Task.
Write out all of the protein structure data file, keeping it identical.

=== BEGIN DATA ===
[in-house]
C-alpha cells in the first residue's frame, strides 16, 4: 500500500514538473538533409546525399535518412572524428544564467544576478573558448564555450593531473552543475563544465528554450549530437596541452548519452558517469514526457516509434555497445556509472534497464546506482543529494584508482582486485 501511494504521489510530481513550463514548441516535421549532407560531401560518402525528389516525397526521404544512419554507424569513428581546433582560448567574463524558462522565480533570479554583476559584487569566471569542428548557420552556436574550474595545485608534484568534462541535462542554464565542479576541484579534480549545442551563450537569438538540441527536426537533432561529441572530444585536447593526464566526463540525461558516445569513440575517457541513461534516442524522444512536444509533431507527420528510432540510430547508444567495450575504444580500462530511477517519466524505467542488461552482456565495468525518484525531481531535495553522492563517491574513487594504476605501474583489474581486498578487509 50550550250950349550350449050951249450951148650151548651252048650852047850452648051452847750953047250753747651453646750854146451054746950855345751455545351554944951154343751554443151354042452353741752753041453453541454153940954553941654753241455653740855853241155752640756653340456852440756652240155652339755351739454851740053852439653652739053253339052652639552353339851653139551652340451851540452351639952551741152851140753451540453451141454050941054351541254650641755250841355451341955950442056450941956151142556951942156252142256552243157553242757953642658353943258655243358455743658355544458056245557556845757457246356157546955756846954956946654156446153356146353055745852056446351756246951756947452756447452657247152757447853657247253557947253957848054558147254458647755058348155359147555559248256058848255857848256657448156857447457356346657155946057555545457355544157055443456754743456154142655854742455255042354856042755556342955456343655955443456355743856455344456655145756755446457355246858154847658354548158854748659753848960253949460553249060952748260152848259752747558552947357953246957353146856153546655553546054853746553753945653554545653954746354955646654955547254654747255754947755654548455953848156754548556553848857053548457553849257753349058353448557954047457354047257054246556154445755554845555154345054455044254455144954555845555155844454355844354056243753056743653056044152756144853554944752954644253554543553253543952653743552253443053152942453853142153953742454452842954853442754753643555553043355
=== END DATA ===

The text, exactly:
[in-house]
C-alpha cells in the first residue's frame, strides 16, 4: 500500500514538473538533409546525399535518412572524428544564467544576478573558448564555450593531473552543475563544465528554450549530437596541452548519452558517469514526457516509434555497445556509472534497464546506482543529494584508482582486485 501511494504521489510530481513550463514548441516535421549532407560531401560518402525528389516525397526521404544512419554507424569513428581546433582560448567574463524558462522565480533570479554583476559584487569566471569542428548557420552556436574550474595545485608534484568534462541535462542554464565542479576541484579534480549545442551563450537569438538540441527536426537533432561529441572530444585536447593526464566526463540525461558516445569513440575517457541513461534516442524522444512536444509533431507527420528510432540510430547508444567495450575504444580500462530511477517519466524505467542488461552482456565495468525518484525531481531535495553522492563517491574513487594504476605501474583489474581486498578487509 50550550250950349550350449050951249450951148650151548651252048650852047850452648051452847750953047250753747651453646750854146451054746950855345751455545351554944951154343751554443151354042452353741752753041453453541454153940954553941654753241455653740855853241155752640756653340456852440756652240155652339755351739454851740053852439653652739053253339052652639552353339851653139551652340451851540452351639952551741152851140753451540453451141454050941054351541254650641755250841355451341955950442056450941956151142556951942156252142256552243157553242757953642658353943258655243358455743658355544458056245557556845757457246356157546955756846954956946654156446153356146353055745852056446351756246951756947452756447452657247152757447853657247253557947253957848054558147254458647755058348155359147555559248256058848255857848256657448156857447457356346657155946057555545457355544157055443456754743456154142655854742455255042354856042755556342955456343655955443456355743856455344456655145756755446457355246858154847658354548158854748659753848960253949460553249060952748260152848259752747558552947357953246957353146856153546655553546054853746553753945653554545653954746354955646654955547254654747255754947755654548455953848156754548556553848857053548457553849257753349058353448557954047457354047257054246556154445755554845555154345054455044254455144954555845555155844454355844354056243753056743653056044152756144853554944752954644253554543553253543952653743552253443053152942453853142153953742454452842954853442754753643555553043355